Three questions with political scientist Christina Wolbrecht

Author: Michael O. Garvey

Christina Wolbrecht

Christina Wolbrecht, associate professor of political science, C. Robert and Margaret Hanley Family Director of the Notre Dame Washington Program and director of the Rooney Center for the Study of American Democracy at the University of Notre Dame, teaches and writes about American politics, political parties, women and politics and American political development. Now at work on a study of the first 100 years of women as voters in American politics, she is co-author, with J. Kevin Corder, of the recently published book “Counting Women’s Ballots: Female Voters from Suffrage through the New Deal.”

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Notre Dame and Stamps Foundation expand partnership

Author: Shannon Rooney

University of Notre Dame

The University of Notre Dame welcomes 11 undergraduate Stamps Scholars to the Class of 2020, marking an expansion of the partnership between Notre Dame and the Stamps Family Charitable Foundation. The partnership began in 2013, with the admission of five scholars each year since. The prestigious scholarship awards have now doubled to allow twice as many students per year to benefit from the scholarship.

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Gurulé testifies before Congressional Task Force to Investigate Terrorism Financing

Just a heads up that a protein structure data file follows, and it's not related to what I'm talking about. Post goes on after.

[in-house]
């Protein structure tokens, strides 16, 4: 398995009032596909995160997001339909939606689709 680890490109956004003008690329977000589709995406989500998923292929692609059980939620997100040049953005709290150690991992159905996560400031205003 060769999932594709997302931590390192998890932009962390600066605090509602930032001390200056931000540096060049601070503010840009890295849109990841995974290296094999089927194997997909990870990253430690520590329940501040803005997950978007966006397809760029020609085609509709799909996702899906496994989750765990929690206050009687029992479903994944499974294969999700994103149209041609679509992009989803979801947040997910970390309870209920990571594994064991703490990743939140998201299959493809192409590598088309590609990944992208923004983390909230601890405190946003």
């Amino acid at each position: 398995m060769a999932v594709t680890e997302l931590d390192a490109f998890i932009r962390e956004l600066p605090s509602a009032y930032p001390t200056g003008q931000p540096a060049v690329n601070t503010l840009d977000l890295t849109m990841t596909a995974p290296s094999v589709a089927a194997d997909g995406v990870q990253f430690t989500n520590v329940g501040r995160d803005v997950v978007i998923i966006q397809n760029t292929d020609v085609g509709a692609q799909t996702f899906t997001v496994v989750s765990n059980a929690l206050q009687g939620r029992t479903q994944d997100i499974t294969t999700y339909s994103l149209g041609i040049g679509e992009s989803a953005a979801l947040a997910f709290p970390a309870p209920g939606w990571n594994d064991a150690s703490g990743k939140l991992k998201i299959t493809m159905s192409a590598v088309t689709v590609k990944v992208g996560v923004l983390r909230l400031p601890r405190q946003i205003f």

Author: Shannon Roddel

Jimmy Gurulé

University of Notre Dame law professor Jimmy Gurulé, a terrorist financing expert, testified Thursday (June 23) before the Congressional Task Force to Investigate Terrorism Financing — part of the House Committee on Financial Services. Gurulé, also a former assistant U.S. attorney general and former undersecretary for enforcement for the U.S. Treasury Department, offered recommendations to enhance the U.S. government’s counterterrorist financing efforts, including sanctions on foreign companies that assist ISIS.

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Creating more effective product recalls by improving traceability

Author: Shannon Roddel


Each year, an estimated 48 million Americans get sick — sometimes mortally — from an all-too common source: foodborne pathogens. Even as the industry looks for ways to curb outbreaks, a new University of Notre Dame study finds that just being able to trace a product through its supply chain is at once critical, and difficult.

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